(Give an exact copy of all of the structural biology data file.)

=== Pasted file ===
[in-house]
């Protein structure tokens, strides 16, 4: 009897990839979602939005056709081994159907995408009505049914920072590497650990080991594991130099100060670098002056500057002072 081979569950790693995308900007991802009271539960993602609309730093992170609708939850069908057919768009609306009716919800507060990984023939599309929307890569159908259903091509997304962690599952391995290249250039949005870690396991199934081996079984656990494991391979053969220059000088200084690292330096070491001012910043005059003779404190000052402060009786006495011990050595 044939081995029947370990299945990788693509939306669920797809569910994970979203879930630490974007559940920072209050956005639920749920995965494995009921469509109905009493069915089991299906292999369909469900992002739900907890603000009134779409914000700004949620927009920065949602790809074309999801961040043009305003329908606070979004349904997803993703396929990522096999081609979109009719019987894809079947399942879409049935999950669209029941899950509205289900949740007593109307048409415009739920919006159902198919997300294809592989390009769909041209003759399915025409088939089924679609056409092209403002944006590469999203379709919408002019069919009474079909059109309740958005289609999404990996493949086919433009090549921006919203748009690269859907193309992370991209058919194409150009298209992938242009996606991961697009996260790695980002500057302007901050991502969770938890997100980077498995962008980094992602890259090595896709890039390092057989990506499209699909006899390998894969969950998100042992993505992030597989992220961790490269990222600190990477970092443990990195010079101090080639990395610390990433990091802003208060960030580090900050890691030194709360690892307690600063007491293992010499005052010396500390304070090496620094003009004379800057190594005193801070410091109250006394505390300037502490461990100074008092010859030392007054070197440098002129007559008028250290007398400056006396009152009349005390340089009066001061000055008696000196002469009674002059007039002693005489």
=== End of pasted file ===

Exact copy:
[in-house]
């Protein structure tokens, strides 16, 4: 009897990839979602939005056709081994159907995408009505049914920072590497650990080991594991130099100060670098002056500057002072 081979569950790693995308900007991802009271539960993602609309730093992170609708939850069908057919768009609306009716919800507060990984023939599309929307890569159908259903091509997304962690599952391995290249250039949005870690396991199934081996079984656990494991391979053969220059000088200084690292330096070491001012910043005059003779404190000052402060009786006495011990050595 044939081995029947370990299945990788693509939306669920797809569910994970979203879930630490974007559940920072209050956005639920749920995965494995009921469509109905009493069915089991299906292999369909469900992002739900907890603000009134779409914000700004949620927009920065949602790809074309999801961040043009305003329908606070979004349904997803993703396929990522096999081609979109009719019987894809079947399942879409049935999950669209029941899950509205289900949740007593109307048409415009739920919006159902198919997300294809592989390009769909041209003759399915025409088939089924679609056409092209403002944006590469999203379709919408002019069919009474079909059109309740958005289609999404990996493949086919433009090549921006919203748009690269859907193309992370991209058919194409150009298209992938242009996606991961697009996260790695980002500057302007901050991502969770938890997100980077498995962008980094992602890259090595896709890039390092057989990506499209699909006899390998894969969950998100042992993505992030597989992220961790490269990222600190990477970092443990990195010079101090080639990395610390990433990091802003208060960030580090900050890691030194709360690892307690600063007491293992010499005052010396500390304070090496620094003009004379800057190594005193801070410091109250006394505390300037502490461990100074008092010859030392007054070197440098002129007559008028250290007398400056006396009152009349005390340089009066001061000055008696000196002469009674002059007039002693005489």